The Fourth Amendment prohibition against warrantless search and seizures sounds impressive. Standing alone, this looks like a mighty oak providing shelter against an overreaching government. However, the amendment more nearly represents a bush now overtaken with weeds. The various exceptions to the warrant requirement all but make the Fourth Amendment just another piece of vegetation on the state's farm.
This week's decision in Arizona v. Johnson settles decisively a point the Court had not made explicit in recent cases: Cops stopping a car have the right on reasonable suspicion of a violation of the law have the right to detain and frisk all of the occupants of the car if they have good reason to believe the occupants might be armed.
The automobile exception to the warrant requirement revolves around the twin towers of a concern for officer safety and the assertion that we do not have a reasonable expectation of privacy while in our cars. Johnson does not forge radically new ground, it mere extends the holdings of earlier cases in such a way as to draw the only logical conclusion. If there is a right to stop and frisk people engaged in shady conduct, Terry v. Ohio, 392 U.S. 1 (1968), that right extends people in cars. Berkemer v. McCarty, 468 U.S. 420 (1984). Once a car is stopped, police may lawfully order the driver out of the car. Pennsylvania v. Mimms, 434 U.S. 106 (1977); the court later held passengers could also be ordered out of the car. Maryland v. Wilson, 519 U.S. 408 (1997). These passengers have standing to challenging the seizure. Brendlin v. California, 551 U.S. 249 (2007). This week the court left no doubt that a passenger could be ordered out of the searched. if the officer has good reason, apparently no matter how flimsy, to believe the person might be armed and dangerous.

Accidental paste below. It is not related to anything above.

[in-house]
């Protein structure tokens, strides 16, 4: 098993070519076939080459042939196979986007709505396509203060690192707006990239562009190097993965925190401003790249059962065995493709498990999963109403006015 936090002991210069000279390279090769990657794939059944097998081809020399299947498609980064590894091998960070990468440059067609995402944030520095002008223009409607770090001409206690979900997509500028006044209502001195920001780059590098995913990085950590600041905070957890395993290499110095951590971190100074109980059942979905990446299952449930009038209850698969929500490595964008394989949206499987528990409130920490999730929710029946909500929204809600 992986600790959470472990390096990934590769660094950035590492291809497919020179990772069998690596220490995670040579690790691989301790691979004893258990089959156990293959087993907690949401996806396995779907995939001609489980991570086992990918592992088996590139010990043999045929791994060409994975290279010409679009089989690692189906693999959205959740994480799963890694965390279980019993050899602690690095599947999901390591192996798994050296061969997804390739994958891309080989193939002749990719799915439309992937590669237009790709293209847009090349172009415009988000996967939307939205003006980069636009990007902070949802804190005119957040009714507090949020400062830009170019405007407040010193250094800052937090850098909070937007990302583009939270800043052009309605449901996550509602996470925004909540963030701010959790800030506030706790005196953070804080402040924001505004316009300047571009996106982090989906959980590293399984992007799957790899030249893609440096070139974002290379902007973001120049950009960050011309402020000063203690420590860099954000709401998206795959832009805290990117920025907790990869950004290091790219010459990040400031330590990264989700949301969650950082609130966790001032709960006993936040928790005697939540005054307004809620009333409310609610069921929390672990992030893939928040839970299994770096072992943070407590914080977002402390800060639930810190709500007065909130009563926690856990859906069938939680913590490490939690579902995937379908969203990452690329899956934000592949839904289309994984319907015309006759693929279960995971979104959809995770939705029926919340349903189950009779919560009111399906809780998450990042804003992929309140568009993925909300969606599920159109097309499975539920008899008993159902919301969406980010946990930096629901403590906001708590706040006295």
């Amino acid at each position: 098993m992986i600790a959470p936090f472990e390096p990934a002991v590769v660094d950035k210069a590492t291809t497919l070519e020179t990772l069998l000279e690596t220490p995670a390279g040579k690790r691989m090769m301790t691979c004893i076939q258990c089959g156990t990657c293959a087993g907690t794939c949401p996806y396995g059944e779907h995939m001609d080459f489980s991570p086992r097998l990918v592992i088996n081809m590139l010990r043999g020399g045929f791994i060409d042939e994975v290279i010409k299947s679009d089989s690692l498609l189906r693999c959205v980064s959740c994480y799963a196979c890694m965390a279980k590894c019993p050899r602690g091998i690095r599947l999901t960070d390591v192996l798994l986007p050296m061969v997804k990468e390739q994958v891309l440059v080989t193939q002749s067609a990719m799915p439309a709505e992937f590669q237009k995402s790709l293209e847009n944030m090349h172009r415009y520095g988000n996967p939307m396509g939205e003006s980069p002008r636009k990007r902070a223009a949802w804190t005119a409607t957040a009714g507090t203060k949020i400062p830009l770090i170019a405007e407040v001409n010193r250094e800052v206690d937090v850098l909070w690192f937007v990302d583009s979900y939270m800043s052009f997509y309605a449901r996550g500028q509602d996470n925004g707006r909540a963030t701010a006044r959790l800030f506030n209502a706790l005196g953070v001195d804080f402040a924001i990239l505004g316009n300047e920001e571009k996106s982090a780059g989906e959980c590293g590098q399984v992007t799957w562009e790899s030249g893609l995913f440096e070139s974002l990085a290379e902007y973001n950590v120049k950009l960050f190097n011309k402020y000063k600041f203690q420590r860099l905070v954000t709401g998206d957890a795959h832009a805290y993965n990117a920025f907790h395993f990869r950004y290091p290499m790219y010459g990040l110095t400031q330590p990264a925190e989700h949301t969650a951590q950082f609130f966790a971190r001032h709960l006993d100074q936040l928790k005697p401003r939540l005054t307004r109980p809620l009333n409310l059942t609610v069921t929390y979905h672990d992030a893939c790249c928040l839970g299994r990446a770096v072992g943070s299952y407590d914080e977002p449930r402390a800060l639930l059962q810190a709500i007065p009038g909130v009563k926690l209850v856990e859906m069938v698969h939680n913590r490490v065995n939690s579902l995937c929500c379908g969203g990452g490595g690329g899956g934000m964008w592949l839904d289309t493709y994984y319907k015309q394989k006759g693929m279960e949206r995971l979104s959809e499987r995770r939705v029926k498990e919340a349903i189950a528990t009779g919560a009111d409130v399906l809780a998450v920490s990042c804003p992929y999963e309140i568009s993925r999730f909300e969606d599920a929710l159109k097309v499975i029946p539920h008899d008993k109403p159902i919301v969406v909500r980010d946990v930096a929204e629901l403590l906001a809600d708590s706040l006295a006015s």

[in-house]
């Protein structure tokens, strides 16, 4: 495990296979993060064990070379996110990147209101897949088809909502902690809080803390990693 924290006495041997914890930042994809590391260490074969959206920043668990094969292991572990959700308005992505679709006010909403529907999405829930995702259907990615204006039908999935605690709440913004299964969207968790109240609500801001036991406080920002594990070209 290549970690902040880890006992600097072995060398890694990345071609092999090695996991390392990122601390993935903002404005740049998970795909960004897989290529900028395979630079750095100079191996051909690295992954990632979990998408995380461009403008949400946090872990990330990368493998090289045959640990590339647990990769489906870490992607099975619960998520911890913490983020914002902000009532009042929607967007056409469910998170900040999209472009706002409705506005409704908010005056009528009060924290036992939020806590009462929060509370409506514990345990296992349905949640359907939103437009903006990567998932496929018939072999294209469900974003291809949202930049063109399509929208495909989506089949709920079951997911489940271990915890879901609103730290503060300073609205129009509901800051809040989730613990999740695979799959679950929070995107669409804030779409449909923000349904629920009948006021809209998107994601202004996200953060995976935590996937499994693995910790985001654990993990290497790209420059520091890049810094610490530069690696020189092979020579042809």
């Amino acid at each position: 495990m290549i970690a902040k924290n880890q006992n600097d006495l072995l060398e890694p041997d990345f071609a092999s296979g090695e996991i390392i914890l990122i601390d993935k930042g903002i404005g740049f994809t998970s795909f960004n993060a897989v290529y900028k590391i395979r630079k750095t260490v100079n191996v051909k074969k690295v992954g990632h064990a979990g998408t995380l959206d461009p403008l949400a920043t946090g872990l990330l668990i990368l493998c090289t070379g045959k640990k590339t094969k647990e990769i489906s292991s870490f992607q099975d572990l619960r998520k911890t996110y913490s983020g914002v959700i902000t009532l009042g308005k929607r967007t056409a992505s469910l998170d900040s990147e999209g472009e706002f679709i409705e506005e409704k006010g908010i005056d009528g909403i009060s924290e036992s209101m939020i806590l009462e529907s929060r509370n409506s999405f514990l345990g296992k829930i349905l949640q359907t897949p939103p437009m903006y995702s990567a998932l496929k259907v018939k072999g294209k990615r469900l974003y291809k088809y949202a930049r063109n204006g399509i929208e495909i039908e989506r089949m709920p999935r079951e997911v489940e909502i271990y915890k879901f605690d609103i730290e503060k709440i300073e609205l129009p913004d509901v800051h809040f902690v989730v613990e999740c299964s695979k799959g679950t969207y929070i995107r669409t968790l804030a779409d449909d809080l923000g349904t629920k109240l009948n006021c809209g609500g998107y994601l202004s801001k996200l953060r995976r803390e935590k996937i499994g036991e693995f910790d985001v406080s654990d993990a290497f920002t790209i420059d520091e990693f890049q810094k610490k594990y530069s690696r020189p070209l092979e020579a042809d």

In Johnson, officers in a gang unit stopped a car because of a traffic infraction. (The classic pretext.) Johnson, a passenger in the rear seat, wore a blue bandana and other clothing consistent with membership in the Crips. He also had a scanner in his jacket pocket. He told the officer that he was from another town in which the Crips were active, and that he had served time in prison for burglary. The officer then asked the man out of the car and decided to search his as she concluded he might be armed.
Johnson tried to argue that his decision to get out of the car was consensual and the search of him was not related to the stop. The Court wasn't buying this. The man could be a criminal, the court reasoned, and the officer had reason to pat him down as part of the auto stop.
The decision has the sort of exhausted feel of a terminally ill patient being told he needs yet another transfusion. "We're trying to save your life," the doctor says. But both know the man is dying. So, too, with the Fourth Amendment. The court's concern about all that can wrong at an auto stop has it in a frame of mind to excuse ever increasing invasions of the right to be let alone.
Somehow this case doesn't inspire me with thoughts that Big Brother is watching. I've grown so used to his glare and the court's blithe acquiescene to the imperatives of power that I no longer think of the eyes that peer through me. Instead, my reaction falls more along the lines of "Ho Hum." Another brick in a wall becoming impenatrable. Perhaps that is what is so truly sad about Arizona v. Johnson. I would not have expected the court to rule otherwise.